What to buy: Very much favoring my personal taste onm electronics, multimedia and home entertainment is the 4th floor. Brands such as Bang & Olufsen, Revox, Braun are displayed in abundance. Staff is very helpful
In the 6th floor there is a delicatessen shop for the connoisseurs and gourmets. Recommendable! - spread over well 7000 square meters. They sell around 2400 wines from around the world, even an extensive selection of fresh fish and seafood specialties.
The road of gourmet stands is unbelieveable! Oyster bars, snack bars, famous French bakeries and champaign bars invite to a quick bite to maintain your good shopping spirit.
Actually that's the best place I liked in this Department Store. The atmospohere is very casual, people sit there on high bar chairs in front of high tables, chatting among colleagues, friends. Various topics. The people in Berlin are very easy to make friends with - join them in the chat!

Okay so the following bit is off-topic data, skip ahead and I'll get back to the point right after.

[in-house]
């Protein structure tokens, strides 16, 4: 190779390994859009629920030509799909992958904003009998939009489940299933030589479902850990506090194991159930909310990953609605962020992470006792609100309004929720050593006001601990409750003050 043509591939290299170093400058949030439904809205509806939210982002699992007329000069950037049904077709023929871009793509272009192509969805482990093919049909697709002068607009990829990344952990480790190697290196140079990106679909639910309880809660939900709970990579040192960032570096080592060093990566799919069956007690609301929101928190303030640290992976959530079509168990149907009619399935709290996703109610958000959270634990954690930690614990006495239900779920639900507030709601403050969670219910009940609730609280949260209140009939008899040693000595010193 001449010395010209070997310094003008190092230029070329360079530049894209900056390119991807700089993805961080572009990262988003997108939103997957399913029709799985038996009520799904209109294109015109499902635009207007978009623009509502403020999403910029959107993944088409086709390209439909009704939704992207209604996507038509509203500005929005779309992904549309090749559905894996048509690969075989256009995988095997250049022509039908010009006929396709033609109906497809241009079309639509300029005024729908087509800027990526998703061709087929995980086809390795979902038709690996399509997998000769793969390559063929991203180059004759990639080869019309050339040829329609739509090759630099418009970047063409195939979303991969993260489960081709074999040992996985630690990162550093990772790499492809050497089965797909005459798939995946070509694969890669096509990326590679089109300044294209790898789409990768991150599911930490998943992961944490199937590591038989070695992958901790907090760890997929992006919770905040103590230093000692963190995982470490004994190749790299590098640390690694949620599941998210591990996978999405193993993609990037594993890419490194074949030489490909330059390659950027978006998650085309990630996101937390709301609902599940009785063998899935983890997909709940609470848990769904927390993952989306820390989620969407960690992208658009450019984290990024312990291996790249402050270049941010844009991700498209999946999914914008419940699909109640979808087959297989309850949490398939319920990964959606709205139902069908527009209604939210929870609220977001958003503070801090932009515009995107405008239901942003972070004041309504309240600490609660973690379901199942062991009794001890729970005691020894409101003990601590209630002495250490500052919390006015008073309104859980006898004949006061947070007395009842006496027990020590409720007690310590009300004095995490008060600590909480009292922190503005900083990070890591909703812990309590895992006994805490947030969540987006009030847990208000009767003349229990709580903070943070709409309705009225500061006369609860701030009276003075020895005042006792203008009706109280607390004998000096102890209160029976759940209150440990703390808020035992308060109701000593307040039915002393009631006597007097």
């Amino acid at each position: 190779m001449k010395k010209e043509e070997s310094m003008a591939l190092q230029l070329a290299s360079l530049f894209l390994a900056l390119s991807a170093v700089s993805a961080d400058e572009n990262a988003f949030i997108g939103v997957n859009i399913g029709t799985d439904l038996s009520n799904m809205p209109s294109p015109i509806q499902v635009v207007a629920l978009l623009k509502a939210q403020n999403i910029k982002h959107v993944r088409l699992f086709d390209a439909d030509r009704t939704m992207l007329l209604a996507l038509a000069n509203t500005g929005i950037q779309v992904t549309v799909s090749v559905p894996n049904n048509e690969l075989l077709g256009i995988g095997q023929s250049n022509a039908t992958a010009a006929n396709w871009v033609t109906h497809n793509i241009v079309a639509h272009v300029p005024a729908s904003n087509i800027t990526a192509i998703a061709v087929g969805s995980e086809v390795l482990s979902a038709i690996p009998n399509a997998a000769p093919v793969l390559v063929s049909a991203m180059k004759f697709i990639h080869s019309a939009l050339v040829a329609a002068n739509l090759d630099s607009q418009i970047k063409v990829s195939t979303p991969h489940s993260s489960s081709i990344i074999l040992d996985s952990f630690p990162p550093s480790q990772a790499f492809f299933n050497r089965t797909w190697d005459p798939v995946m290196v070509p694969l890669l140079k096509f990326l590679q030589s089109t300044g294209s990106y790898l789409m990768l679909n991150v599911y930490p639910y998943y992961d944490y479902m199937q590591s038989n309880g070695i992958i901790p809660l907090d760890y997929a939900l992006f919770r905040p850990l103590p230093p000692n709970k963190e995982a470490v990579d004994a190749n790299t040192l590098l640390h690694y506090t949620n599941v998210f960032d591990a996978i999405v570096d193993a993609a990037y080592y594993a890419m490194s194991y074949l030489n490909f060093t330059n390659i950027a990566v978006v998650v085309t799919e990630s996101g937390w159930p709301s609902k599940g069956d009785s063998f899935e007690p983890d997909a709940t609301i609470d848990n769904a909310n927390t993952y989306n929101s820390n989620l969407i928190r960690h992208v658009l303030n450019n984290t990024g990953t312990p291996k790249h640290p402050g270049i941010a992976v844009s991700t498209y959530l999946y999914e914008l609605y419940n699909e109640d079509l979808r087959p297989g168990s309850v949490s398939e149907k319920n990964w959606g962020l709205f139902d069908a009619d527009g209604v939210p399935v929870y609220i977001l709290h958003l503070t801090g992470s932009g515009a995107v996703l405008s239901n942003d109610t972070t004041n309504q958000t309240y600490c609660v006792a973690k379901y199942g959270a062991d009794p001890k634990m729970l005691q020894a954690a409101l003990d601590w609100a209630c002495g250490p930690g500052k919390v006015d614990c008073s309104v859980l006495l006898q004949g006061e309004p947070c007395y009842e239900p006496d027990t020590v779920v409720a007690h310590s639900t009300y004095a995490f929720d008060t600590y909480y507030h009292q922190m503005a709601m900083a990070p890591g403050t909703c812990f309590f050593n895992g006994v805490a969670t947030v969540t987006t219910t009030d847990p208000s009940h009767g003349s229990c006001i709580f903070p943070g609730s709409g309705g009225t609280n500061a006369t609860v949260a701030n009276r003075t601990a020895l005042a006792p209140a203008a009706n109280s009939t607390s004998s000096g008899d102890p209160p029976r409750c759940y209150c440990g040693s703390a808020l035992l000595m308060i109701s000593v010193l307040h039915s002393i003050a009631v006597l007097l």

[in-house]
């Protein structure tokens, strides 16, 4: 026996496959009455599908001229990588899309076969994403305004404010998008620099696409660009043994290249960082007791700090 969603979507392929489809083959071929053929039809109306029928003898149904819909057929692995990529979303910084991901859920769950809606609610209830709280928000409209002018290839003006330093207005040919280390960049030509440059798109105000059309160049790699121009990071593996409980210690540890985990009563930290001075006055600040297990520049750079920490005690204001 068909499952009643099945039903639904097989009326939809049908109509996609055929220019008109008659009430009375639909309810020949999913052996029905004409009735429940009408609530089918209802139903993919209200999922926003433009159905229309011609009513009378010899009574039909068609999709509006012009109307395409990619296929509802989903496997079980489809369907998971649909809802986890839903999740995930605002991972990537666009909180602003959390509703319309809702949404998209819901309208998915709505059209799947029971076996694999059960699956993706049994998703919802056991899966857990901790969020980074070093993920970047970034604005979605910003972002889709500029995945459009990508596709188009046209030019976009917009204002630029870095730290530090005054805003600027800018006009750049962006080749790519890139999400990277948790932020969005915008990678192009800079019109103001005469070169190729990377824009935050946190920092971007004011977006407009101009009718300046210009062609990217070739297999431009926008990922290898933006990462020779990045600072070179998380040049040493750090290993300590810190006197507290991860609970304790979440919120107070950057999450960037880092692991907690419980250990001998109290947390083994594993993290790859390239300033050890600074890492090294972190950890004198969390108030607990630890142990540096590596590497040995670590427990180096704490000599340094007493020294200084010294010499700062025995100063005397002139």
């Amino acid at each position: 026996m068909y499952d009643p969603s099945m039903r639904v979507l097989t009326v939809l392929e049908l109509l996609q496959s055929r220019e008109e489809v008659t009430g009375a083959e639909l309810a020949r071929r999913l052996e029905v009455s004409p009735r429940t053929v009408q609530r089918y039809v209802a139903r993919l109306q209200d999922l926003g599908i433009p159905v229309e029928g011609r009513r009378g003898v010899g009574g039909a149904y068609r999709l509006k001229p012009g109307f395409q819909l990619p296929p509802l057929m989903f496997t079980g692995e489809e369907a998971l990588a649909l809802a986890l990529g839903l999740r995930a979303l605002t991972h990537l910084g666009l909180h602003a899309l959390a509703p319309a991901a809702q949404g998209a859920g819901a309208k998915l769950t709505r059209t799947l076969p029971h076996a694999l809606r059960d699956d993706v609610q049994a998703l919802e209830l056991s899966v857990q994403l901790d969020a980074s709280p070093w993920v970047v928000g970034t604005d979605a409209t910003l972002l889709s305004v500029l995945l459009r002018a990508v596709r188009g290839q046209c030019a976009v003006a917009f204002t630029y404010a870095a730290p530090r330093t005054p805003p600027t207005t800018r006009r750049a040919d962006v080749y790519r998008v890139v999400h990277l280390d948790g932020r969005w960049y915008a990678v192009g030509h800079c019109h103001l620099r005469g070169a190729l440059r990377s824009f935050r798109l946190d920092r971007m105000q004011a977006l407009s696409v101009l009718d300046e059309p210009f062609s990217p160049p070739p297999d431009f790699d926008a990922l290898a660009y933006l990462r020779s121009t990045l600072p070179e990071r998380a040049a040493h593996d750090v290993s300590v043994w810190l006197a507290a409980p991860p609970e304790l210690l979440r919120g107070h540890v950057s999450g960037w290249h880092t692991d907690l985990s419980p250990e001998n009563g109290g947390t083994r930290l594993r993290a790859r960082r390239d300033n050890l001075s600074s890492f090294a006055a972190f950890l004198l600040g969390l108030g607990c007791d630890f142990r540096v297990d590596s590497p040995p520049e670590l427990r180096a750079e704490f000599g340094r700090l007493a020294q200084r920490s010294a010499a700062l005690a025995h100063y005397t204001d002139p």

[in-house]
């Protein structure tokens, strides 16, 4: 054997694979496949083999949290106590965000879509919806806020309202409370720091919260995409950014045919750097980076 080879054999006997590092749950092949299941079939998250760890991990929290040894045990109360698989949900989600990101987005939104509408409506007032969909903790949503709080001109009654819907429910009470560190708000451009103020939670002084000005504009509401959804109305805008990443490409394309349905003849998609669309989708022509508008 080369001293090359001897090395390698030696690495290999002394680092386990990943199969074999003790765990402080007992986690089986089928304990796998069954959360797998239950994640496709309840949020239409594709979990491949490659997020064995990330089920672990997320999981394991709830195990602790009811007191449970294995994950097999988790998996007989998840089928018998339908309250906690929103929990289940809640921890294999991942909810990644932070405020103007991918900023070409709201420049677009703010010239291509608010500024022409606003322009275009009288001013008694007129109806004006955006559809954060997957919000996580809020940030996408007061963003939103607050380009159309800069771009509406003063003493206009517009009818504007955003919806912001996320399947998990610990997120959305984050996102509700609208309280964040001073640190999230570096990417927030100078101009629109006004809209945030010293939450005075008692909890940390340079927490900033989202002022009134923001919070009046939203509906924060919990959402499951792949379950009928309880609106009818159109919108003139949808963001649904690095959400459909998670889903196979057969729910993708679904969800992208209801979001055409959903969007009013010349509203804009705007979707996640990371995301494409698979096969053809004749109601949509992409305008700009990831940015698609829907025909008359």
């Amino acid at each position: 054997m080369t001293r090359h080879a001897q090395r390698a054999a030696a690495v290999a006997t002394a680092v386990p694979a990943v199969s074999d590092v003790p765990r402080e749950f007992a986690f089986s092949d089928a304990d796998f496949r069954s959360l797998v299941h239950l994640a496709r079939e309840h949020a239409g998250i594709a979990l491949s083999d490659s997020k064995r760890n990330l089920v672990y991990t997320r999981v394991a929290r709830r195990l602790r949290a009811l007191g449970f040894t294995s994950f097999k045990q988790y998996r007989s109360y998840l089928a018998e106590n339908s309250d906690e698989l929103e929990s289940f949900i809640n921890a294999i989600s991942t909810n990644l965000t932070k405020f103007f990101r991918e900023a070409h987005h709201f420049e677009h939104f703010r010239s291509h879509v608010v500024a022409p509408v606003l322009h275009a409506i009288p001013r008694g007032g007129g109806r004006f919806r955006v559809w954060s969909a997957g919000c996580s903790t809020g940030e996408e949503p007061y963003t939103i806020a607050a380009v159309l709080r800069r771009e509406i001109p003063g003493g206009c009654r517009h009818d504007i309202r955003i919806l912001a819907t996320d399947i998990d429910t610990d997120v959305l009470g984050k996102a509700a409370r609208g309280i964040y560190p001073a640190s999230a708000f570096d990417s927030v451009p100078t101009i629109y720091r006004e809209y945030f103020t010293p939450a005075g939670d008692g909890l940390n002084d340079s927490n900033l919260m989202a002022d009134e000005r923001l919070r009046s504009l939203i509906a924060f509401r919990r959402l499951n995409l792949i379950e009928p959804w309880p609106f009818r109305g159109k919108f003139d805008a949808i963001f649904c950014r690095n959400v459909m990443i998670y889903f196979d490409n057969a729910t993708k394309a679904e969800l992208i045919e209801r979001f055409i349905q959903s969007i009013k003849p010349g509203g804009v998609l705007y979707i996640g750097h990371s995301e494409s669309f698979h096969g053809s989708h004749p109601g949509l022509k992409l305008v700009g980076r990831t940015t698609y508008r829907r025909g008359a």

What to pay: Prices are fairly normal for all kinds of quality goods. No excessive pricing could be noticed.
KaDeWe is known to Berliners and its a nice shopping mall. It is complete, well organized and very clean. Expensive but buy special gifts its worth it. I also like their cafe and wine selection for a short break whilst deciding which gift to buy.
The largest and most magnificent department store on continental Europe invites you to shop and window shop.
Its six floors are home to the famous food department, a conservatory restaurant under the roof, the well-known glass panorama lift and countless departments selling everything anyone could possibly want to buy. The store, built in 1906 to plans by Emil Schaudt, drew the shopping crowds in from the very start. During the Second World War, the building was almost completely destroyed, but it was opened again in 1950 and completely rebuilt six years later. In the 1950s, the Department Store of the West became the symbol of the market economy. Having undergone repeated redesigning and expansion, its appearance is as brilliant as ever.
What to buy: You can get everything there. Me, for example, I like the book store most. Time is flying when I'm in there. Just enjoy!
What to pay: It's not very cheap, of course. Go there not only to buy things, but also to watch them.